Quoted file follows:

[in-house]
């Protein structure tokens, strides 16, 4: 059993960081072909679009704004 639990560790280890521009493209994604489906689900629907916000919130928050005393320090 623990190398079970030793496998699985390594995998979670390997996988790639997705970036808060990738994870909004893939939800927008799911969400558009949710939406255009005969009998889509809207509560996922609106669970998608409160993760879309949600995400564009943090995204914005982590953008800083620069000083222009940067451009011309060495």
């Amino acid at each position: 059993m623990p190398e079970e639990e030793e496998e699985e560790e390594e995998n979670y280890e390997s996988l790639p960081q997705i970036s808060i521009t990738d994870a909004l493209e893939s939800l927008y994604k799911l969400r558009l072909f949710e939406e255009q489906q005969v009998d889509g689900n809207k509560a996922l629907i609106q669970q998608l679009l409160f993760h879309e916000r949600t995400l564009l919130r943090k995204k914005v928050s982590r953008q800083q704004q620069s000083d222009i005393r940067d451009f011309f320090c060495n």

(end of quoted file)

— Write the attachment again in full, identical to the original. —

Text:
[in-house]
């Protein structure tokens, strides 16, 4: 059993960081072909679009704004 639990560790280890521009493209994604489906689900629907916000919130928050005393320090 623990190398079970030793496998699985390594995998979670390997996988790639997705970036808060990738994870909004893939939800927008799911969400558009949710939406255009005969009998889509809207509560996922609106669970998608409160993760879309949600995400564009943090995204914005982590953008800083620069000083222009940067451009011309060495």
């Amino acid at each position: 059993m623990p190398e079970e639990e030793e496998e699985e560790e390594e995998n979670y280890e390997s996988l790639p960081q997705i970036s808060i521009t990738d994870a909004l493209e893939s939800l927008y994604k799911l969400r558009l072909f949710e939406e255009q489906q005969v009998d889509g689900n809207k509560a996922l629907i609106q669970q998608l679009l409160f993760h879309e916000r949600t995400l564009l919130r943090k995204k914005v928050s982590r953008q800083q704004q620069s000083d222009i005393r940067d451009f011309f320090c060495n």